June 23, 2020
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IP Alert: U.S. Copyright Office Creates New Group Registration Process for Short Online Works

On June 22, 2020, the United States Copyright Office amended its regulations to establish a new option for registration of short, online literary works that will go into effect later this summer. (See Federal Register Vol. 85, No. 120.) The Copyright Office has been considering this new rule since December 2018, following a joint petition from several prominent organizations representing writers. The rule addresses the surge in production of shorter, online works such as blog posts, social media posts, articles, poems, and flash fiction. While an author such as a blogger may create multiple unique, protectable posts each week or month, under the previous Copyright Office rules, registration of such posts required separate applications for each post with a separate filing fee. In establishing this new procedure for group registration, the Copyright Office significantly reduces both the financial and time cost for authors of short online works: up to 50 such works can now be filed in one application for a single filing fee. This new rule will make copyright registration, and the significant benefits of such registration, accessible to many more online authors.

Under U.S. law, copyright protects original, creative works of authorship that are fixed in a tangible medium of expression from the moment of fixation. Registration with the Copyright Office is not necessary to receive the exclusive rights associated with copyright — including the rights to reproduce, prepare derivative works of, distribute copies of, perform, and display the protected work — but registration confers significant benefits on copyright owners. Notably, a copyright registration is necessary to file a suit for infringement in federal court; registration constitutes prima facie evidence of the validity of the copyright; and registration can make the owner eligible for statutory damages, attorneys’ fees, and costs in an infringement suit.

Authors of online works are particularly vulnerable to infringement of their works, as these works can be copied and distributed to wide audiences without authorization with only a few clicks of the mouse. By establishing a straightforward means for online authors to protect a large number of works at once, the Copyright Office opens the door for content creators to receive the benefits of registration and effectively enforce their rights against infringers.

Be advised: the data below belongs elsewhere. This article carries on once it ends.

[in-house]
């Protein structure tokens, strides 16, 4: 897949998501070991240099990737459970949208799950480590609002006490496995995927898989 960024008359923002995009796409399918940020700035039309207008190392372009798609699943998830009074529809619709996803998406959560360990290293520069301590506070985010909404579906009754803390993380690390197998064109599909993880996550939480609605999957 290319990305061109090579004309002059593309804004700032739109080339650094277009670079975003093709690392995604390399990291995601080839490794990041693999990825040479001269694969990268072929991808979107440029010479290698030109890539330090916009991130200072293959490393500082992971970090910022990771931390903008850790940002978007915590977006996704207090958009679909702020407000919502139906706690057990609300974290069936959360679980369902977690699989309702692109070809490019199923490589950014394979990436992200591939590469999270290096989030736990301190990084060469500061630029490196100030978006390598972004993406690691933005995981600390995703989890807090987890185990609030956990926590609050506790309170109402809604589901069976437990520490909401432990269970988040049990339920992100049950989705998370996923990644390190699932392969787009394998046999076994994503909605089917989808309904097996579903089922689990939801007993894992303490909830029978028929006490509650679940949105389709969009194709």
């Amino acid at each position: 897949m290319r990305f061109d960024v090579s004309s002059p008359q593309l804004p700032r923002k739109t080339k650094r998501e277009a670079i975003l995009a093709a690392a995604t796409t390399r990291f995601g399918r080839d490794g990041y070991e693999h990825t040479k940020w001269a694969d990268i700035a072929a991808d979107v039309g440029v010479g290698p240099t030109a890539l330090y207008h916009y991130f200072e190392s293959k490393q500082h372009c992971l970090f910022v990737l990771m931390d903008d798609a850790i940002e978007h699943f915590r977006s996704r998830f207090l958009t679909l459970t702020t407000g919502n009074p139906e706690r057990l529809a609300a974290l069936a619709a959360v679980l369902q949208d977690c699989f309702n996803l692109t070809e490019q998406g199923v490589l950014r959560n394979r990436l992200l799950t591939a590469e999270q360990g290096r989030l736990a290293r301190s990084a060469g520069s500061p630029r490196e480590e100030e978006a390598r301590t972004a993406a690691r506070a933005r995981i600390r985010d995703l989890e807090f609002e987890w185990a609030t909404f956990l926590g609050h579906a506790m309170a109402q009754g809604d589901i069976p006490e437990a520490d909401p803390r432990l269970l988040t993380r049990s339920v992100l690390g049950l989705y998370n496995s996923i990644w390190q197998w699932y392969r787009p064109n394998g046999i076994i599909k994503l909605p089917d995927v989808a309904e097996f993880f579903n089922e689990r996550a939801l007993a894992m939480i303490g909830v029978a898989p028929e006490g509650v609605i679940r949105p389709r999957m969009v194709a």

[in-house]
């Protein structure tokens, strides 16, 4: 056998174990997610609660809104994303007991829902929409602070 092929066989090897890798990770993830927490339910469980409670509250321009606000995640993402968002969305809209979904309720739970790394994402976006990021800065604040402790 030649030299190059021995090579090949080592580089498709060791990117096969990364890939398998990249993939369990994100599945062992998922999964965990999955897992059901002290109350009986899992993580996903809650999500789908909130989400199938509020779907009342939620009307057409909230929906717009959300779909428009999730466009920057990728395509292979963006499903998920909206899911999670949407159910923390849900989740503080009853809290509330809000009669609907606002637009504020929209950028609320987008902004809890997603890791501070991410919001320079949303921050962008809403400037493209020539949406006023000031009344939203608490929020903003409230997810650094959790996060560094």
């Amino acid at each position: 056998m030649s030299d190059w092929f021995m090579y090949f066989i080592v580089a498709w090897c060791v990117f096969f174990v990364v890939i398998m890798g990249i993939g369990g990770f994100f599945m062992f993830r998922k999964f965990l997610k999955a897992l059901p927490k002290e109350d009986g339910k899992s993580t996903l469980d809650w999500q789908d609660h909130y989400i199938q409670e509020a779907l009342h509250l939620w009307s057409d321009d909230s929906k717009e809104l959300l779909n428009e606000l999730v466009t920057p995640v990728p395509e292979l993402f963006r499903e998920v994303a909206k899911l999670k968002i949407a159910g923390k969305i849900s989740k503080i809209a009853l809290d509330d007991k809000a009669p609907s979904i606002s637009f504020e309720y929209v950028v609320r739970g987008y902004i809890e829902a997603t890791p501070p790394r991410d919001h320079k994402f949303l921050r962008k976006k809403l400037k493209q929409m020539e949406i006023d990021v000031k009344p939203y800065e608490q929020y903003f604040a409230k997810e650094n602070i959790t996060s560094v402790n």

An application for group registration under the new rule must fulfill several requirements:

  1. The group can consist of up to 50 literary works.
  2. Each individual work must be between 50 and 17,500 words. (The Copyright Office noted that this lower limit does not establish a word-count-based threshold for copyrightability and that this determination is still made on a case by case basis for literary works in general.)
  3. The works must have all been published online within a three-month period, and cannot have been published in print before having been published online.
  4. The works must have been all created by the same individual author, or have been all created jointly by the same individuals.
  5. Each author must be named as the copyright claimant or claimants. The work cannot be a work made for hire.
  6. The application must be submitted through a new online application for “Short Online Literary Works,” form GRTX, rather than the Standard Application for literary works.
  7. The applicant must upload a .ZIP file with a separate digital file for each work as a deposit.
  8. As is the case with any application for copyright registration, each of the works must contain a sufficient amount of creative authorship to permit protection under U.S. law.

The new rule goes into effect on August 17, 2020 and constitutes a significant addition to the Copyright Office’s policies regarding group registrations. The Copyright Office already allowed group registrations for works such as contributions to periodicals, photographs, newspapers, serials, database updates, and certain unpublished works, but such options were not necessarily appropriate for authors of short online works, many of whom may be self-publishing via social media or blogging platforms.

For additional information, please contact Tucker Griffith, Hannah Lutz, or your regular Lathrop GPM contact.